Caribbean Cruise Ports

Written by  Melanie Reffes

Caribbean portsThe Caribbean is one of the most coveted cruising destinations in the world, with millions of vacationers sailing into the wild blue wonder for an adventure on the high seas. Big boats mean big business with some cruise ships wider than the wingspan of a Boeing 747, and suites larger than many apartments in Manhattan. Rivaling amenities at a six-star resort, perks run the gamut from wine bars and chocolate buffets to casinos and rock-climbing walls. Yes, a cruise liner may be your client’s fantasy home away from home but the authentic Caribbean experience is in the towns where the ships drop anchor.

Anchors Away
Popular with half a million cruisers a year, Curacao Mega Pier is for the uber-large ships that can’t fit under the Queen Juliana Bridge that links Punda, or downtown, with Otrobanda, the other side of Willemstad. Those who want to keep it simple head to Fort Rif and the adjacent Renaissance Curacao with shops like the Royal Dutch Cheesery, where masters teach the fine art of eating cheese. For those who prefer a day away from the city, there are plenty of taxis to take you to swim and snorkel on Playa Kip Beach and on the northwest coast, Cas Abao Beach ups the ante with a seaside massage gazebo and daiquiri bar. For nature buffs who like to get off their duff, Christoffel National Park is home to Boca Grandi caves and Mount Christoffel, which at 1292 feet is the highest point on the island.
In Jamaica, Falmouth Cruise Port is the new kid on the cruise block. On the north coast, eighteen miles east of Montego Bay, the port is a partnership between Royal Caribbean Cruises and the Port Authority of Jamaica. The dock is big enough to host the Oasis of the Seas and Allure of the Seas; the world’s largest cruise ships. In one of the island’s most storied cities dating back more than two centuries, Falmouth is where Olympians Veronica Campbell-Brown and Usain Bolt were born. Close to the port, hop on the Historic Falmouth by Trolley tour to see remnants of the once bustling sugar industry, a Baptist Church that was the headquarters of the movement to abolish slavery, and the centuries-old Jewish cemetery. Close by in Little Port Royal Village, Dolphin Cove is home to sharks and stingrays, and at Mystic Mountain, waterslides entertain the entire brood.

Dock for a day
In Grand Cayman, the big players from Carnival and Disney, to Royal Caribbean and Princess Cruises pull into one of four anchorages in George Town; capital city of Grand Cayman. Three cruise terminals; North Terminal, South Terminal and Royal Watler Terminal are where passengers are tendered to shore and back to the ship. There are plenty of excursions from George Town with its duty-free shops, six-hundred banks, and Stingray City where Atlantic rays that look like floating dinner plates cavort with swimmers in the shallow sand bars. Serious divers will find everything they need in the East End.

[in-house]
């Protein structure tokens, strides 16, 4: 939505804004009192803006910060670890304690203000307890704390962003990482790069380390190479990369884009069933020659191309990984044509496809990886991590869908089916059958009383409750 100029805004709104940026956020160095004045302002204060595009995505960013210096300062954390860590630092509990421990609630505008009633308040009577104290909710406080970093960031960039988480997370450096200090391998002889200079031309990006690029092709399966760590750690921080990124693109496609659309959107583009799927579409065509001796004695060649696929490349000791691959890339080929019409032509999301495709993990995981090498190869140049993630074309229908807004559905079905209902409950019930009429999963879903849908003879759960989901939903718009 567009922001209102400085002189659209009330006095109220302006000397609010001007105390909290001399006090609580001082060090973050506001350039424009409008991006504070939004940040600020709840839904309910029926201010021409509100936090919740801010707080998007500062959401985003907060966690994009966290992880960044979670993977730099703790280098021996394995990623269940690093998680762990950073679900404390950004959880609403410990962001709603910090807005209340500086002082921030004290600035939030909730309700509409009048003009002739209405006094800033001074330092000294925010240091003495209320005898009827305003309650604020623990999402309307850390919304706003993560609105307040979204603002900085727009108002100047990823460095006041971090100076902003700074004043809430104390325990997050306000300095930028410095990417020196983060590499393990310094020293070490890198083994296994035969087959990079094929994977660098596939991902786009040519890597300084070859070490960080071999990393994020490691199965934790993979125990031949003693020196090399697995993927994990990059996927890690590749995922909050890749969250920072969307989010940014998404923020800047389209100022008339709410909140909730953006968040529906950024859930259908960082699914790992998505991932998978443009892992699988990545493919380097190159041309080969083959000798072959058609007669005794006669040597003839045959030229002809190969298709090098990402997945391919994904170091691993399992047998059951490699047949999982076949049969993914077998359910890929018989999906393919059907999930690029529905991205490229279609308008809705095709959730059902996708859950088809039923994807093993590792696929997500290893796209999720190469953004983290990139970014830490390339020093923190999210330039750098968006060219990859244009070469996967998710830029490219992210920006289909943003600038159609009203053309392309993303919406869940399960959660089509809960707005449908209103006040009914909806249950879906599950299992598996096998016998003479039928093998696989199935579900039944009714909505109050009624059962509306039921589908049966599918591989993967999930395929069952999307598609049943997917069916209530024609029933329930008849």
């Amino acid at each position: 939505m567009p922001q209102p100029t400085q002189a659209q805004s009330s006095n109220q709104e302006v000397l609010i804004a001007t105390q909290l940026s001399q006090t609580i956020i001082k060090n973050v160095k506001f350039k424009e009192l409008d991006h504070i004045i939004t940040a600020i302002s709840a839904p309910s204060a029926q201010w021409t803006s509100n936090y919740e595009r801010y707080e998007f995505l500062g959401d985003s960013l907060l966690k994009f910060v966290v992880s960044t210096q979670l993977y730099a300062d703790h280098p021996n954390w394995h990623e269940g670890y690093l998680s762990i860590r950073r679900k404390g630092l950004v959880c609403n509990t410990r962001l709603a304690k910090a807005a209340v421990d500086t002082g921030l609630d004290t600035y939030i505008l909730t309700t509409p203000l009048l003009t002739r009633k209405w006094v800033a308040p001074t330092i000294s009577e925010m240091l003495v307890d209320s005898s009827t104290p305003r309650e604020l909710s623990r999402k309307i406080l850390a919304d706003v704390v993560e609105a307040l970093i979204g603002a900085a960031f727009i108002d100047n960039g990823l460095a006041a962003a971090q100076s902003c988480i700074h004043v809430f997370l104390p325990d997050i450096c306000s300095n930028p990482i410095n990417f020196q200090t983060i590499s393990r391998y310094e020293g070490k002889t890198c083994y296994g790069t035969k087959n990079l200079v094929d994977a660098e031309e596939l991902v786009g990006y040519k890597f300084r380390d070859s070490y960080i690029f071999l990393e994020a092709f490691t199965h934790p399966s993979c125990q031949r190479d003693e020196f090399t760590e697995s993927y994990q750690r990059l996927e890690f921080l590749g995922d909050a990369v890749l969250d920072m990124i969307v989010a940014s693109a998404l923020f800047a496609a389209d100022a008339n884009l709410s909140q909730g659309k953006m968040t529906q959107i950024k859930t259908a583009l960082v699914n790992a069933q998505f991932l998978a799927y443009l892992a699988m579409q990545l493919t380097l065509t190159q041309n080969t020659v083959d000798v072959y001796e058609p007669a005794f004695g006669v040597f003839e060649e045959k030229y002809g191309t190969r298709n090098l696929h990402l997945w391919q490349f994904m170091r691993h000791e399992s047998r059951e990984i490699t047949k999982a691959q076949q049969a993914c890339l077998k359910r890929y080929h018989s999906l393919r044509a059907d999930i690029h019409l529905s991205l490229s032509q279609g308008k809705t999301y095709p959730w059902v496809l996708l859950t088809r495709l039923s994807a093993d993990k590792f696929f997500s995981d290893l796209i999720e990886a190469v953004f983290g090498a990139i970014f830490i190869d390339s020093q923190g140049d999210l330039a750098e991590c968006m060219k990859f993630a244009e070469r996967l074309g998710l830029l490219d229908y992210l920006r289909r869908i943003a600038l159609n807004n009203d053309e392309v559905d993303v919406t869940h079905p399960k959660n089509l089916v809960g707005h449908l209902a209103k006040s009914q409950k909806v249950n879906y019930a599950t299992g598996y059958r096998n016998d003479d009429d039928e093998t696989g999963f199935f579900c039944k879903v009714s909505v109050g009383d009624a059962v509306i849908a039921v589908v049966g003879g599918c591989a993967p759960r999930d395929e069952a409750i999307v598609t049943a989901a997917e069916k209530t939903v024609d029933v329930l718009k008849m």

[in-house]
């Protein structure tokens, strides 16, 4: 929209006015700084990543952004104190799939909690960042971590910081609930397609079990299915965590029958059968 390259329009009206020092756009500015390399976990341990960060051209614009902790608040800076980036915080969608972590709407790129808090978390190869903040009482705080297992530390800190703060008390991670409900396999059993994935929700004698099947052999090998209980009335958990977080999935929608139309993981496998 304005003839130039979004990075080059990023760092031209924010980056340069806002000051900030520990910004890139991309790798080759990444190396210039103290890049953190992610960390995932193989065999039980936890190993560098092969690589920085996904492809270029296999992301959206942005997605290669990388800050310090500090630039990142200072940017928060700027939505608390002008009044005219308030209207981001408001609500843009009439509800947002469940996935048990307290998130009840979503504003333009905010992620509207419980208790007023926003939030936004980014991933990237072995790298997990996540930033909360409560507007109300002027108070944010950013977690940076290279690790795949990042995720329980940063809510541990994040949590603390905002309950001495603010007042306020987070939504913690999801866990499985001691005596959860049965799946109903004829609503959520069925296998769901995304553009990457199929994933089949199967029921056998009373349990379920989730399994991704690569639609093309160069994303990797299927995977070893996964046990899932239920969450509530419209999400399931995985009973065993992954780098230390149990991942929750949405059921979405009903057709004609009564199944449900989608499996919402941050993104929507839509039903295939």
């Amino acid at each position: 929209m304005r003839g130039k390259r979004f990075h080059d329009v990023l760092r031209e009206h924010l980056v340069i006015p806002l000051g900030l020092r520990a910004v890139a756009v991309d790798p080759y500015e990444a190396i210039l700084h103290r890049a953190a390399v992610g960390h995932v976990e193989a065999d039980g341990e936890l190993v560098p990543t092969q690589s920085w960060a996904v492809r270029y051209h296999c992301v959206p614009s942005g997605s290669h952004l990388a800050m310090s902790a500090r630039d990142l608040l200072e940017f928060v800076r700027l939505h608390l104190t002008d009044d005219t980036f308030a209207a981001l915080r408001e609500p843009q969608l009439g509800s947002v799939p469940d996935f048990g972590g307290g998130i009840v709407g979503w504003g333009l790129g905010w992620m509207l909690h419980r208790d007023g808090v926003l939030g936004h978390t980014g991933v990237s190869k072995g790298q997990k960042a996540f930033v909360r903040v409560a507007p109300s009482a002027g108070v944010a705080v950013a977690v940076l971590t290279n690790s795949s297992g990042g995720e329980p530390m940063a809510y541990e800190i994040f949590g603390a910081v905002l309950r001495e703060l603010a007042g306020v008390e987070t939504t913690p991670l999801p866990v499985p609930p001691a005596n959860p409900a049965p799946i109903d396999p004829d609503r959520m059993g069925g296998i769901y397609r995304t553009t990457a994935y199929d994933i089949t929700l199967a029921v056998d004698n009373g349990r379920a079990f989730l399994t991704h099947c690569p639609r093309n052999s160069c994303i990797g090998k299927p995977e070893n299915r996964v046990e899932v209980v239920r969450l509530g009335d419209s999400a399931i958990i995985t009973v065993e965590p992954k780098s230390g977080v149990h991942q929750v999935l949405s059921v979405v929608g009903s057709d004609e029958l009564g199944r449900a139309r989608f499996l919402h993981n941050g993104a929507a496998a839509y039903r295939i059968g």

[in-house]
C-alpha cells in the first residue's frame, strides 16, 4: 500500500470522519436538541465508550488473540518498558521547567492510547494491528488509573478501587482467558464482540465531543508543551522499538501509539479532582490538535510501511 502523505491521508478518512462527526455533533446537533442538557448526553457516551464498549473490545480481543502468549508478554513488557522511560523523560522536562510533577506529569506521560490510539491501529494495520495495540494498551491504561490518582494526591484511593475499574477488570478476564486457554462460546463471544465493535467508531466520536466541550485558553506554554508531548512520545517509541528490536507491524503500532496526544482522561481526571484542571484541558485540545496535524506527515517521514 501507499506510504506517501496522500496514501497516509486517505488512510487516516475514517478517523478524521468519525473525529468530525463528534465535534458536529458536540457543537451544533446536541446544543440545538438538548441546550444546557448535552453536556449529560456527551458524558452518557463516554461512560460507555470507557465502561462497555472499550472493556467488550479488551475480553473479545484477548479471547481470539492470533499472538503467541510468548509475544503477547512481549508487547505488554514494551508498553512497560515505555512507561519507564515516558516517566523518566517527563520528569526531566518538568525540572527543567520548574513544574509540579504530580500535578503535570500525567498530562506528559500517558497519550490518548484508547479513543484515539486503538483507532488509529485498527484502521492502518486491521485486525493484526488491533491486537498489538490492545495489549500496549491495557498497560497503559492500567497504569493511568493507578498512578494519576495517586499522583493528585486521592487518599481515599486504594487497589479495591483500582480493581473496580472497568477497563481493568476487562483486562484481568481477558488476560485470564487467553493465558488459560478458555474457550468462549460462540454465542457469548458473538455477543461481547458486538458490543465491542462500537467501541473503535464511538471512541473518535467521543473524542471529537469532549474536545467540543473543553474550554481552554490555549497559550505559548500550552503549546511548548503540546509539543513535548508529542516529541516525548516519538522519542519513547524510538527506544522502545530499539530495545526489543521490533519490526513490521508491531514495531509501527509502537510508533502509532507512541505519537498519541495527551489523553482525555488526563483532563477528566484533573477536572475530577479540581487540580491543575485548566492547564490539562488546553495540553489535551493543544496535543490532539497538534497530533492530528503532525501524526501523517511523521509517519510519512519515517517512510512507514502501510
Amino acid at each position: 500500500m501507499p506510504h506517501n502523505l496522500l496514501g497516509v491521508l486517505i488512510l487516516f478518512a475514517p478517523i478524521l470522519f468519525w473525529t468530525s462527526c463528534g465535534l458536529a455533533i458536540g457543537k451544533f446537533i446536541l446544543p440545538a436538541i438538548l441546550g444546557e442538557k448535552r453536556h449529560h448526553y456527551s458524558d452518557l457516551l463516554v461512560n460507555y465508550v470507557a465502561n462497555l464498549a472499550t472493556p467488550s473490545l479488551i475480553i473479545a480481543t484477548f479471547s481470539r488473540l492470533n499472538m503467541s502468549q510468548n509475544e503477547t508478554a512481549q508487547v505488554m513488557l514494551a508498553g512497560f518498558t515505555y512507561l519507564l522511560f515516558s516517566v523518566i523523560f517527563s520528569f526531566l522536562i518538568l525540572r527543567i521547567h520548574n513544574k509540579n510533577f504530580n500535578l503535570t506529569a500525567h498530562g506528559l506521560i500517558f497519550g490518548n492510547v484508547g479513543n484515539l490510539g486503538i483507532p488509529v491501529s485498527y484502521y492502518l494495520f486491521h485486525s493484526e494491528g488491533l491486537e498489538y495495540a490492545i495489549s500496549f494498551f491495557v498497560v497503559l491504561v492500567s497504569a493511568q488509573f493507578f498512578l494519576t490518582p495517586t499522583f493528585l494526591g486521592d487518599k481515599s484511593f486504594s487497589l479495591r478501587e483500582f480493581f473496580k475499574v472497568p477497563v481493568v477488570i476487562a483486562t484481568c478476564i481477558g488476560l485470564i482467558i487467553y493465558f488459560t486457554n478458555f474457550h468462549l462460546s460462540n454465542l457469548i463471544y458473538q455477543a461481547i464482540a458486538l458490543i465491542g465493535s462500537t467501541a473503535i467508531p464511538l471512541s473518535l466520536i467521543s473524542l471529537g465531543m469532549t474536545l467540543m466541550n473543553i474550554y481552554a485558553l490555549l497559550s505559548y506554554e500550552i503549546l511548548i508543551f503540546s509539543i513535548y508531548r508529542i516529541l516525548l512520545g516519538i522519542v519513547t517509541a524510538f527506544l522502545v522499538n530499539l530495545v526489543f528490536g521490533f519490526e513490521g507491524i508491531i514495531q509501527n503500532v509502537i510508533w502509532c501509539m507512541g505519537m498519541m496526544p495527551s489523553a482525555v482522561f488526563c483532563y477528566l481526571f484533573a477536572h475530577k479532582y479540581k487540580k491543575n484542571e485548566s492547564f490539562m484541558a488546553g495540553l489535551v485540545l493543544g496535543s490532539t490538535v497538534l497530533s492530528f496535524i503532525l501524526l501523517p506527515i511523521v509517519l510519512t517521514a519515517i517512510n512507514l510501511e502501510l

Bermuda’s Royal Dockyard will welcome more than one hundred and fifty cruise ships this year, up from 135 in 2015. Once the bastion of Royal Naval influence in the western Atlantic, the dockyard was the starting point for ships that changed history, like the British fleet that sailed during the War of 1812 to seize Washington DC. One-stop-shopping for folks who don’t want to stray too far from the ship, the Royal Naval Dockyard is fun with restaurants, shops and bars, like the Frog & Onion that pours the only beer brewed on the island. With stops in front of the National Museum or Clocktower Mall, pink and blue buses make the trip to Hamilton, and for those who like flowers and pink sand; Bus #7 will take you to the Botanical Gardens and the beaches on the south shore.

Boats and Beaches
Busy and bustling, Nassau is the largest port in The Bahamas, welcoming 3 million passengers each year. Up to seven big ships dock at the same time at the Prince George Wharf, where you’ll find the Festival Place Welcome Center. Taxis (look for those with yellow license plates), buses that are called jitneys ($1.25 per ride) and horse-drawn surreys (yes, real horses) make the short trip to downtown Nassau. Compact enough that you won’t get lost, there’s a lot to see, like the Straw Market, Queen’s Staircase, and for those with kids in tow; Pirates Museum, in a pink building at the corner of King and George Streets, is an interactive fun house with a whole lotta campy loot in the gift shop. Cabs and buses go to Cable Beach where you can hang ten with a frosty Kalik beer and nibble on conch fritters. A good bet for families, hoof it one mile up Chippingham Road to Ardastra Gardens ( for the Flamingo Show starring thirty pink birds marching in unison. Golfers won’t be disappointed at the 18-hole Nassau Cable Beach Golf Course; the oldest course in The Bahamas.
More than two million visitors arrive by ship, making St. Maarten the busiest port in the Leeward Island chain. The giant floating cities dock on the Dutch side at the A.C. Wathey Pier in Phillipsburg, while the smaller ones drop anchor in Great Bay with tenders transporting cruise shippers to the center of town. ( Fifteen minutes on foot from the terminal or a five minute water taxi ride ($5.00), Front Street is where you’ll find bargains priced up to sixty percent less than at home, and plenty of sightseeing in the St. Maarten Museum. For yachties or wannabees, 12 Metre Challenge at Bobby’s Marina next to the port is family fun with 3-hour regattas departing at 8:30am, 10:00am, 11:45am and 1:30pm.

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